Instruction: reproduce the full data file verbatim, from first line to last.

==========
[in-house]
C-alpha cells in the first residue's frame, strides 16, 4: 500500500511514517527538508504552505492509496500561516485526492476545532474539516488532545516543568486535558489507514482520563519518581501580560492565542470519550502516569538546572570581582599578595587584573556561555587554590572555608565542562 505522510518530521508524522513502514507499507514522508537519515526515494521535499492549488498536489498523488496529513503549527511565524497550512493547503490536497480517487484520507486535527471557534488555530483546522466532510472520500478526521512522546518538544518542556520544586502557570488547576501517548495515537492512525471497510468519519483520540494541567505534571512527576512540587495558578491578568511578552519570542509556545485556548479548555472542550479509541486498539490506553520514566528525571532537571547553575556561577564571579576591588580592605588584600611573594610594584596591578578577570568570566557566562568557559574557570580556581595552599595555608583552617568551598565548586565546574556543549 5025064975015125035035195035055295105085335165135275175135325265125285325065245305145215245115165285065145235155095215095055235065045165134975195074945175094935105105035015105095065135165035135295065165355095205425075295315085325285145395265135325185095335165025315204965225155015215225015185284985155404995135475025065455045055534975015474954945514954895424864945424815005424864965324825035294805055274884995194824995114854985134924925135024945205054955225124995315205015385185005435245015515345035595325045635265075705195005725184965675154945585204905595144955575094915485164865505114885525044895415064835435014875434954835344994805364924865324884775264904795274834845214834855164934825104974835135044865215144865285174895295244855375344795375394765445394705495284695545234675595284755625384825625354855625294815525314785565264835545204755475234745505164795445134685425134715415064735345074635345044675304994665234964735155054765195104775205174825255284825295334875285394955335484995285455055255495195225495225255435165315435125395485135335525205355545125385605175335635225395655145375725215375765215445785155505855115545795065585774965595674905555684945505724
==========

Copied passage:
[in-house]
C-alpha cells in the first residue's frame, strides 16, 4: 500500500511514517527538508504552505492509496500561516485526492476545532474539516488532545516543568486535558489507514482520563519518581501580560492565542470519550502516569538546572570581582599578595587584573556561555587554590572555608565542562 505522510518530521508524522513502514507499507514522508537519515526515494521535499492549488498536489498523488496529513503549527511565524497550512493547503490536497480517487484520507486535527471557534488555530483546522466532510472520500478526521512522546518538544518542556520544586502557570488547576501517548495515537492512525471497510468519519483520540494541567505534571512527576512540587495558578491578568511578552519570542509556545485556548479548555472542550479509541486498539490506553520514566528525571532537571547553575556561577564571579576591588580592605588584600611573594610594584596591578578577570568570566557566562568557559574557570580556581595552599595555608583552617568551598565548586565546574556543549 5025064975015125035035195035055295105085335165135275175135325265125285325065245305145215245115165285065145235155095215095055235065045165134975195074945175094935105105035015105095065135165035135295065165355095205425075295315085325285145395265135325185095335165025315204965225155015215225015185284985155404995135475025065455045055534975015474954945514954895424864945424815005424864965324825035294805055274884995194824995114854985134924925135024945205054955225124995315205015385185005435245015515345035595325045635265075705195005725184965675154945585204905595144955575094915485164865505114885525044895415064835435014875434954835344994805364924865324884775264904795274834845214834855164934825104974835135044865215144865285174895295244855375344795375394765445394705495284695545234675595284755625384825625354855625294815525314785565264835545204755475234745505164795445134685425134715415064735345074635345044675304994665234964735155054765195104775205174825255284825295334875285394955335484995285455055255495195225495225255435165315435125395485135335525205355545125385605175335635225395655145375725215375765215445785155505855115545795065585774965595674905555684945505724